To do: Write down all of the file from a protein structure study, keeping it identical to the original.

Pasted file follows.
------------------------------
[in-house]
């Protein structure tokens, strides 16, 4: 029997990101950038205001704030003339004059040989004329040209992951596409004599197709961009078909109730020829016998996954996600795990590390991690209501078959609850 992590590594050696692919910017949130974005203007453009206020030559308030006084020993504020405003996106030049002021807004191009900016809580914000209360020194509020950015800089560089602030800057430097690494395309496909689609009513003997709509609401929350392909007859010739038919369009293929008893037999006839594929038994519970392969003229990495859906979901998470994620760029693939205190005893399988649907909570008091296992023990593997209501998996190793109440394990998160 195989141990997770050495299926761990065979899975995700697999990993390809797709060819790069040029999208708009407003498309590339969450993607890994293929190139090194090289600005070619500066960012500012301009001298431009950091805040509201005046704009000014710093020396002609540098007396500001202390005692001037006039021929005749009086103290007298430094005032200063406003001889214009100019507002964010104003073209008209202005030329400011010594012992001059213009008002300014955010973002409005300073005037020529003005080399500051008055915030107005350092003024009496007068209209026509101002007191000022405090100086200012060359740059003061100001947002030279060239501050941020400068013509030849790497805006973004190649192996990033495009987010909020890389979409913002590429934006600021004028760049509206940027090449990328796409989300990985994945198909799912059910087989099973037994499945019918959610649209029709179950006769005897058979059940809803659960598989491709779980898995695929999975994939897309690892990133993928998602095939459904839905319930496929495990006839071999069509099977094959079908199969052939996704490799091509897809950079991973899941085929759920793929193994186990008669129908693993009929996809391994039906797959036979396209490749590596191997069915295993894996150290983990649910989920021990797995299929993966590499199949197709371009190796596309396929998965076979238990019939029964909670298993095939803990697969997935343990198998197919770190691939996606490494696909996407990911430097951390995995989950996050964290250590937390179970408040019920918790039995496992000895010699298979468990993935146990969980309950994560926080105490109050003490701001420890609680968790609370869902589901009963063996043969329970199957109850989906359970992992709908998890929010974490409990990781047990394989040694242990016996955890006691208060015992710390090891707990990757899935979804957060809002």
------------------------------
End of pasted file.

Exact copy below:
[in-house]
């Protein structure tokens, strides 16, 4: 029997990101950038205001704030003339004059040989004329040209992951596409004599197709961009078909109730020829016998996954996600795990590390991690209501078959609850 992590590594050696692919910017949130974005203007453009206020030559308030006084020993504020405003996106030049002021807004191009900016809580914000209360020194509020950015800089560089602030800057430097690494395309496909689609009513003997709509609401929350392909007859010739038919369009293929008893037999006839594929038994519970392969003229990495859906979901998470994620760029693939205190005893399988649907909570008091296992023990593997209501998996190793109440394990998160 195989141990997770050495299926761990065979899975995700697999990993390809797709060819790069040029999208708009407003498309590339969450993607890994293929190139090194090289600005070619500066960012500012301009001298431009950091805040509201005046704009000014710093020396002609540098007396500001202390005692001037006039021929005749009086103290007298430094005032200063406003001889214009100019507002964010104003073209008209202005030329400011010594012992001059213009008002300014955010973002409005300073005037020529003005080399500051008055915030107005350092003024009496007068209209026509101002007191000022405090100086200012060359740059003061100001947002030279060239501050941020400068013509030849790497805006973004190649192996990033495009987010909020890389979409913002590429934006600021004028760049509206940027090449990328796409989300990985994945198909799912059910087989099973037994499945019918959610649209029709179950006769005897058979059940809803659960598989491709779980898995695929999975994939897309690892990133993928998602095939459904839905319930496929495990006839071999069509099977094959079908199969052939996704490799091509897809950079991973899941085929759920793929193994186990008669129908693993009929996809391994039906797959036979396209490749590596191997069915295993894996150290983990649910989920021990797995299929993966590499199949197709371009190796596309396929998965076979238990019939029964909670298993095939803990697969997935343990198998197919770190691939996606490494696909996407990911430097951390995995989950996050964290250590937390179970408040019920918790039995496992000895010699298979468990993935146990969980309950994560926080105490109050003490701001420890609680968790609370869902589901009963063996043969329970199957109850989906359970992992709908998890929010974490409990990781047990394989040694242990016996955890006691208060015992710390090891707990990757899935979804957060809002």